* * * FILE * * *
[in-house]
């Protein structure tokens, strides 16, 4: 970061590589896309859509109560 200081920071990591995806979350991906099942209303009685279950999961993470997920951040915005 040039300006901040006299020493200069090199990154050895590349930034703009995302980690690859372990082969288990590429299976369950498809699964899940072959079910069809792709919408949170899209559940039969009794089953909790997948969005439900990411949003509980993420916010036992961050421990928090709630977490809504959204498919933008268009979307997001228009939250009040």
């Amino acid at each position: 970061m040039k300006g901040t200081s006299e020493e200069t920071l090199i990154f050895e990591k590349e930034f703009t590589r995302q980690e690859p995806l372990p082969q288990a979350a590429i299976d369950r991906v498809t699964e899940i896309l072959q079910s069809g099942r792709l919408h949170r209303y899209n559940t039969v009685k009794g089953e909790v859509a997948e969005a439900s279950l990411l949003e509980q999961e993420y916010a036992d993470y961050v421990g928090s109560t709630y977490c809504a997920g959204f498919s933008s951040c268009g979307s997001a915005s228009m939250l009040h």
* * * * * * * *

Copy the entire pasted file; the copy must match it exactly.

[in-house]
């Protein structure tokens, strides 16, 4: 970061590589896309859509109560 200081920071990591995806979350991906099942209303009685279950999961993470997920951040915005 040039300006901040006299020493200069090199990154050895590349930034703009995302980690690859372990082969288990590429299976369950498809699964899940072959079910069809792709919408949170899209559940039969009794089953909790997948969005439900990411949003509980993420916010036992961050421990928090709630977490809504959204498919933008268009979307997001228009939250009040």
């Amino acid at each position: 970061m040039k300006g901040t200081s006299e020493e200069t920071l090199i990154f050895e990591k590349e930034f703009t590589r995302q980690e690859p995806l372990p082969q288990a979350a590429i299976d369950r991906v498809t699964e899940i896309l072959q079910s069809g099942r792709l919408h949170r209303y899209n559940t039969v009685k009794g089953e909790v859509a997948e969005a439900s279950l990411l949003e509980q999961e993420y916010a036992d993470y961050v421990g928090s109560t709630y977490c809504a997920g959204f498919s933008s951040c268009g979307s997001a915005s228009m939250l009040h």